Excluded Activities Dealing in land, commodities, futures, shares, securities or other financial instruments or goods “otherwise in the course of an ordinary trade of wholesale or retail distribution” Banking, insurance (but not insurance broking), money lending, debt factoring, HP financing or other financial activities. Leasing including letting ships on charter or other assets on hire Receiving royalties or licence fees Providing legal or accountancy services Property development ©2013 Pett, Franklin & Co. LLP www.pettfranklin.com 54
Excluded Activities Farming or market gardening Holding, managing or occupying woodlands, any other forestry activities or timber production Shipbuilding Producing coal or steel Operating or managing hotels Operating or managing nursing homes or residential care homes Provision of business facilities ©2013 Pett, Franklin & Co. LLP www.pettfranklin.com 55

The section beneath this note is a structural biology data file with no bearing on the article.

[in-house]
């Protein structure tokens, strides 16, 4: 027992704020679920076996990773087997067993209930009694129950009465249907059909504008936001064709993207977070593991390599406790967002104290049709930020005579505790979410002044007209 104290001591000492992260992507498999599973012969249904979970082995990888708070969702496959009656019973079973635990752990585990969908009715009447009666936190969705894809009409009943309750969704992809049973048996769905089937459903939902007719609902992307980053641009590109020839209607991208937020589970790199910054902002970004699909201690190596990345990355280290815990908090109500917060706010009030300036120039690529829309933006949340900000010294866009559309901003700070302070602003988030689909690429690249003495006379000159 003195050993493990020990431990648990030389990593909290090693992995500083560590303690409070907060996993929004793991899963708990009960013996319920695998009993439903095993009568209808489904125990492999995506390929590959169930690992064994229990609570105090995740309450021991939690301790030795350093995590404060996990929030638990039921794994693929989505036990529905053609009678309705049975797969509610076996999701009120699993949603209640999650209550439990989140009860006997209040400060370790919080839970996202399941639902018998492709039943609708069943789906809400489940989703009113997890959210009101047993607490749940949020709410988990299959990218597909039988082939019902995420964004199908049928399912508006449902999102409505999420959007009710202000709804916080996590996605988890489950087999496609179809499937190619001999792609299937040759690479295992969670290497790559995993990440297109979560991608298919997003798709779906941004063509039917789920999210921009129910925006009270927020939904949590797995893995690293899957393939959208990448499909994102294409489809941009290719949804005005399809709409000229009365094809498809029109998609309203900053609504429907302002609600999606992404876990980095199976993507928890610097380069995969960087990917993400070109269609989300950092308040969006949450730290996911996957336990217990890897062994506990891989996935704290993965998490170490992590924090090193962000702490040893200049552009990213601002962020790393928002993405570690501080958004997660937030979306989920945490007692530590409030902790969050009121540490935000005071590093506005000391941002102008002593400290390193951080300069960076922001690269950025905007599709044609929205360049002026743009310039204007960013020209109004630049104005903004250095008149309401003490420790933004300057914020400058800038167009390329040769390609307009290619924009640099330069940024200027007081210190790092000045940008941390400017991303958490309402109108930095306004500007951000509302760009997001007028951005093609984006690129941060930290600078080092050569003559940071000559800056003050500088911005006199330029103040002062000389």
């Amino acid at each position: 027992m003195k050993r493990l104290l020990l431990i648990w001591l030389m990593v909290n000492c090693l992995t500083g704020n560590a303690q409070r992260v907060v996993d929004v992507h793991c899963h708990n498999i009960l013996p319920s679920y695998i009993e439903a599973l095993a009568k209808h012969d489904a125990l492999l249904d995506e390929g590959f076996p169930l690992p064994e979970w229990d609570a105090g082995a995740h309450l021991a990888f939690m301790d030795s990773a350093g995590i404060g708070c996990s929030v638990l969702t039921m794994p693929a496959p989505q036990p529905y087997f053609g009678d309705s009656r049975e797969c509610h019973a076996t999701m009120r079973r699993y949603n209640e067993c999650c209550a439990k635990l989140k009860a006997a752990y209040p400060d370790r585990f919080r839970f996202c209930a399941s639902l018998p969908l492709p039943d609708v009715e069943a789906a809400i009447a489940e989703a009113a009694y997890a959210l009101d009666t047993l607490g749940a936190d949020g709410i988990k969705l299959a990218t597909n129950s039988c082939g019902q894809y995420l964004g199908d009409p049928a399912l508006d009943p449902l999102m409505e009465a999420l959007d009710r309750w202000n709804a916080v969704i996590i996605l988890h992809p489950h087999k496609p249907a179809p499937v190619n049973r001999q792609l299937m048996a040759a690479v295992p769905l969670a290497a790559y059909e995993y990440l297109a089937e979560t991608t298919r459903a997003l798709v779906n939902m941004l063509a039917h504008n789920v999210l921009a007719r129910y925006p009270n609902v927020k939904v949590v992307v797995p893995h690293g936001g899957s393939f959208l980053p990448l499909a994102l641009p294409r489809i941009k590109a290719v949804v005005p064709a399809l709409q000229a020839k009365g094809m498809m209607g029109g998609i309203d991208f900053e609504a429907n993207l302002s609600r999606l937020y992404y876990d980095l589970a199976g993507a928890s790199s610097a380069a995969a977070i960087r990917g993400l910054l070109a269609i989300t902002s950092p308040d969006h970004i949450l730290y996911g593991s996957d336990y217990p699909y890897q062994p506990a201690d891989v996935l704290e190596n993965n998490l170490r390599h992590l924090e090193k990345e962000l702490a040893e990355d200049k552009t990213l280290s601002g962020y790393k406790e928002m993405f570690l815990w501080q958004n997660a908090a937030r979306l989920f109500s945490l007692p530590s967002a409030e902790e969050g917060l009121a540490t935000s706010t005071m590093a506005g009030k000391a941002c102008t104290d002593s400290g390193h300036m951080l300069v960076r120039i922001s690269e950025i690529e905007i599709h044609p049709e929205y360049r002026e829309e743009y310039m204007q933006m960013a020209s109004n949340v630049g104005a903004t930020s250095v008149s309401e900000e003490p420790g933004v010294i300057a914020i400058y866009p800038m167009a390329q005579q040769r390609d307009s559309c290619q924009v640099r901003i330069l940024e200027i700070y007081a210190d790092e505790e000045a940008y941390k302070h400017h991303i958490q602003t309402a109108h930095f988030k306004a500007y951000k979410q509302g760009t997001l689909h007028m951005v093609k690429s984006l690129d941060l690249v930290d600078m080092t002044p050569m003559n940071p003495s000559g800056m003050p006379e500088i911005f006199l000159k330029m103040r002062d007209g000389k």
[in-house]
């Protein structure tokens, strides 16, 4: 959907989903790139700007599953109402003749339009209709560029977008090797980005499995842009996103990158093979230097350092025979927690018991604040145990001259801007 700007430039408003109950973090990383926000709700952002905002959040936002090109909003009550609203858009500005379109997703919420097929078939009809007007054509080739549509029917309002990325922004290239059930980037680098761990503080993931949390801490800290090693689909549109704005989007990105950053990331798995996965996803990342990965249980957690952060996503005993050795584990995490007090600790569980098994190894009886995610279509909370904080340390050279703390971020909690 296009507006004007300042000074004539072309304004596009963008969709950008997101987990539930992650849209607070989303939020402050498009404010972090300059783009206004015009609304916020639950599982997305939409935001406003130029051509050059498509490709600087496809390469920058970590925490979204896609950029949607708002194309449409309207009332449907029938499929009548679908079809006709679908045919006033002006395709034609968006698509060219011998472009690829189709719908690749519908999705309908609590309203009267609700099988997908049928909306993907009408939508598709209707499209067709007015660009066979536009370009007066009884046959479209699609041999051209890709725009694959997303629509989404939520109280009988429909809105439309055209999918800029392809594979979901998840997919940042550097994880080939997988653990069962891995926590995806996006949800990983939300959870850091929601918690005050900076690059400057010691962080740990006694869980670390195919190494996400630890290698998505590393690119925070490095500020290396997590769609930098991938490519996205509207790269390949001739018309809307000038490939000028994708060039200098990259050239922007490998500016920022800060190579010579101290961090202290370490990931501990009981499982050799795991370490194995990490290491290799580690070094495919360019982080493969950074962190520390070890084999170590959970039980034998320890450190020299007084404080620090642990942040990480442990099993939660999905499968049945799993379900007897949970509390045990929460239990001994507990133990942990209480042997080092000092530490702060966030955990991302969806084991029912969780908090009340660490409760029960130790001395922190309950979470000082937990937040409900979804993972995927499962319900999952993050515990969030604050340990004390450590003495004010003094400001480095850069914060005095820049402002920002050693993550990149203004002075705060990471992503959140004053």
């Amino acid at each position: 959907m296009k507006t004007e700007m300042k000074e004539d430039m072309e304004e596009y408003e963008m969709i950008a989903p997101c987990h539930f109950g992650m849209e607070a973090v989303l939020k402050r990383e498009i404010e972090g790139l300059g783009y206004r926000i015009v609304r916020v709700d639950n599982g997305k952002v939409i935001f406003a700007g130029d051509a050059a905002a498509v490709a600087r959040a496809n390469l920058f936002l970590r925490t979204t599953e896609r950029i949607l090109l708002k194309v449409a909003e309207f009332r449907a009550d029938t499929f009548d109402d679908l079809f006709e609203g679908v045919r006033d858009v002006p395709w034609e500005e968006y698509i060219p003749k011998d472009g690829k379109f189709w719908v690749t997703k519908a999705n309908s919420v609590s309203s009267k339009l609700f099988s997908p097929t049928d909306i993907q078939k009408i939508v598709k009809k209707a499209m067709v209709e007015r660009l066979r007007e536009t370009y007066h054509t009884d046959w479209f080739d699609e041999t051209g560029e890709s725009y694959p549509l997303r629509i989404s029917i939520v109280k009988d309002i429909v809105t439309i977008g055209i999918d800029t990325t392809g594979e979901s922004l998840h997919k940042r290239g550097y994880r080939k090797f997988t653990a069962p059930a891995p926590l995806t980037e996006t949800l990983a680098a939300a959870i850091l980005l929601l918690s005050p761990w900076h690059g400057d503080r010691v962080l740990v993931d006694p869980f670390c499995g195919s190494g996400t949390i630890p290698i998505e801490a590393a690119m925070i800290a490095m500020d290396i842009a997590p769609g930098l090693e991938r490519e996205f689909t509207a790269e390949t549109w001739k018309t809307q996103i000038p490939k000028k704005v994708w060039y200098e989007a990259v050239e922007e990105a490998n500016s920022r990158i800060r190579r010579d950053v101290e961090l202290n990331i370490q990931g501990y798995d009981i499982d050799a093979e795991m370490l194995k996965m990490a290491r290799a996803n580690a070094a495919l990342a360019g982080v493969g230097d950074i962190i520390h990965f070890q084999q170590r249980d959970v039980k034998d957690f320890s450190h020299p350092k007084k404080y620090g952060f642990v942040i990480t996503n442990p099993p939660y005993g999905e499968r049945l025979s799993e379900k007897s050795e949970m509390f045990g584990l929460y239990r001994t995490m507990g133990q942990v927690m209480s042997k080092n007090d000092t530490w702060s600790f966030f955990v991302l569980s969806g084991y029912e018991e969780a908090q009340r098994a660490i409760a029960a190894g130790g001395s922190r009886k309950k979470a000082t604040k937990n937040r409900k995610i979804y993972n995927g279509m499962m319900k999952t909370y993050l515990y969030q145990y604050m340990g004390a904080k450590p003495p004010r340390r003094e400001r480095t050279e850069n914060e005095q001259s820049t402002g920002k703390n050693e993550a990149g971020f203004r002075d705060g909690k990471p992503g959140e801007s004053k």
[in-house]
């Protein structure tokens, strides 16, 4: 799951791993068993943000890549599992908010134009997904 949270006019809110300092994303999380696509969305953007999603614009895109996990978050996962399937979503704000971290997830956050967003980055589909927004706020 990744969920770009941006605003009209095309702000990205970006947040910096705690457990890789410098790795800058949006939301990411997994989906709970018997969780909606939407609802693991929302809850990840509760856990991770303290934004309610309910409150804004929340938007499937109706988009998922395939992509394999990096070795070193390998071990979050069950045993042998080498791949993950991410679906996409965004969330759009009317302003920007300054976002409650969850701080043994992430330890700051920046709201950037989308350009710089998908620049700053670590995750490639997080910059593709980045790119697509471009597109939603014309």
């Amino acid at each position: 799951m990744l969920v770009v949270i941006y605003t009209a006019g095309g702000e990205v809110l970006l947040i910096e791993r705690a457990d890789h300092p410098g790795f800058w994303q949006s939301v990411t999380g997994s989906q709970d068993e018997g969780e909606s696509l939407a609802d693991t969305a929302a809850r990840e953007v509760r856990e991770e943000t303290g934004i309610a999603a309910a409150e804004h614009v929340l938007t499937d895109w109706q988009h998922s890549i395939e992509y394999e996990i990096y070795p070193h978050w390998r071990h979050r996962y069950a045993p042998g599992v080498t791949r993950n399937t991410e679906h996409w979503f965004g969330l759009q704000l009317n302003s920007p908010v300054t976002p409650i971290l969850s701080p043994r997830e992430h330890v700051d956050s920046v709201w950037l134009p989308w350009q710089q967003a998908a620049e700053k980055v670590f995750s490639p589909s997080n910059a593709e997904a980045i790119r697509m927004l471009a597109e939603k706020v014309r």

Advance Assurance Facility for company to write to Small Company Enterprise Centre to seek assurance before options are granted before the grant occurred If full facts are given and are accurate, this assurance will mean that the Company is a qualifying company for as long as those facts remain unchanged ©2013 Pett, Franklin & Co. LLP www.pettfranklin.com 56
Employee Requirements Employment (Para 24) – Must be employed by the company granting the options or a qualifying subsidiary of that company – Concept of “committed time”; employee must have “committed time” of at least 25 hours per week or 75% of employee’s “working time” – Working time means time spent as an employee or self- employed person on remunerative work which for an employee means work the remuneration from which are general earnings for tax purposes – Working time includes absences for injury, ill health, disability, pregnancy, childbirth, maternity, paternity or parental leave, reasonable holiday or notice periods ©2013 Pett, Franklin & Co. LLP www.pettfranklin.com 57